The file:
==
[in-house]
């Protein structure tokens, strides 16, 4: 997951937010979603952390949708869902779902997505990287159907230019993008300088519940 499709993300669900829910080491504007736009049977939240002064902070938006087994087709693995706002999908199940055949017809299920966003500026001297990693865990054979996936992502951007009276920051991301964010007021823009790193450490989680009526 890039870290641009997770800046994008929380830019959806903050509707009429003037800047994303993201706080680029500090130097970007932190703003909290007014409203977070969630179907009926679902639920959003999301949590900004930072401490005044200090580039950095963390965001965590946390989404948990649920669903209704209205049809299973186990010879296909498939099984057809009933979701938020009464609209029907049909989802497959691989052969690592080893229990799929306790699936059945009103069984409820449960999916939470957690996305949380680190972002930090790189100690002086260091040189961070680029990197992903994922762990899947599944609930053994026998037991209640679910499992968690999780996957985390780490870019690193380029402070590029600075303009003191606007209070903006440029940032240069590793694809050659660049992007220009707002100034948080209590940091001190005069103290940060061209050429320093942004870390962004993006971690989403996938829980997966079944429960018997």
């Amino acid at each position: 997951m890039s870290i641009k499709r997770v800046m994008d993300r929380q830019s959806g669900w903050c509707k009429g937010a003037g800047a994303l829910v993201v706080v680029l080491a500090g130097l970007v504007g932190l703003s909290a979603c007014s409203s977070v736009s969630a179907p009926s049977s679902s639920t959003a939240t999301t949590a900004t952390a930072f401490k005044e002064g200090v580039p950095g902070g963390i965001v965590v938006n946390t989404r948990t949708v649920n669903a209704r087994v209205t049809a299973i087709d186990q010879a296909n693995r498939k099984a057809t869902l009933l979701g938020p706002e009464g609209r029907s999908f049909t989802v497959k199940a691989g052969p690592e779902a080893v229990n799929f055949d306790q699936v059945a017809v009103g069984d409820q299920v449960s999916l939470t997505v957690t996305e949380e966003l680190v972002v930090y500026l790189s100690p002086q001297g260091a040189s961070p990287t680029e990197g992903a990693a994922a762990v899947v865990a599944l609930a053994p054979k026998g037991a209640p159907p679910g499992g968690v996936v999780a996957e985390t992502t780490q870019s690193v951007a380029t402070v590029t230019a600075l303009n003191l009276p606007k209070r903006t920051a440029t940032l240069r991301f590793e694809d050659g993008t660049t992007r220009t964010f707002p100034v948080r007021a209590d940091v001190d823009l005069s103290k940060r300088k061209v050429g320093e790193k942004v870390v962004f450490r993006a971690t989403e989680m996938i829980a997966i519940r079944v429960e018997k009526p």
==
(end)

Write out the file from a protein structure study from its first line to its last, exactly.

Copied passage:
[in-house]
């Protein structure tokens, strides 16, 4: 997951937010979603952390949708869902779902997505990287159907230019993008300088519940 499709993300669900829910080491504007736009049977939240002064902070938006087994087709693995706002999908199940055949017809299920966003500026001297990693865990054979996936992502951007009276920051991301964010007021823009790193450490989680009526 890039870290641009997770800046994008929380830019959806903050509707009429003037800047994303993201706080680029500090130097970007932190703003909290007014409203977070969630179907009926679902639920959003999301949590900004930072401490005044200090580039950095963390965001965590946390989404948990649920669903209704209205049809299973186990010879296909498939099984057809009933979701938020009464609209029907049909989802497959691989052969690592080893229990799929306790699936059945009103069984409820449960999916939470957690996305949380680190972002930090790189100690002086260091040189961070680029990197992903994922762990899947599944609930053994026998037991209640679910499992968690999780996957985390780490870019690193380029402070590029600075303009003191606007209070903006440029940032240069590793694809050659660049992007220009707002100034948080209590940091001190005069103290940060061209050429320093942004870390962004993006971690989403996938829980997966079944429960018997």
């Amino acid at each position: 997951m890039s870290i641009k499709r997770v800046m994008d993300r929380q830019s959806g669900w903050c509707k009429g937010a003037g800047a994303l829910v993201v706080v680029l080491a500090g130097l970007v504007g932190l703003s909290a979603c007014s409203s977070v736009s969630a179907p009926s049977s679902s639920t959003a939240t999301t949590a900004t952390a930072f401490k005044e002064g200090v580039p950095g902070g963390i965001v965590v938006n946390t989404r948990t949708v649920n669903a209704r087994v209205t049809a299973i087709d186990q010879a296909n693995r498939k099984a057809t869902l009933l979701g938020p706002e009464g609209r029907s999908f049909t989802v497959k199940a691989g052969p690592e779902a080893v229990n799929f055949d306790q699936v059945a017809v009103g069984d409820q299920v449960s999916l939470t997505v957690t996305e949380e966003l680190v972002v930090y500026l790189s100690p002086q001297g260091a040189s961070p990287t680029e990197g992903a990693a994922a762990v899947v865990a599944l609930a053994p054979k026998g037991a209640p159907p679910g499992g968690v996936v999780a996957e985390t992502t780490q870019s690193v951007a380029t402070v590029t230019a600075l303009n003191l009276p606007k209070r903006t920051a440029t940032l240069r991301f590793e694809d050659g993008t660049t992007r220009t964010f707002p100034v948080r007021a209590d940091v001190d823009l005069s103290k940060r300088k061209v050429g320093e790193k942004v870390v962004f450490r993006a971690t989403e989680m996938i829980a997966i519940r079944v429960e018997k009526p």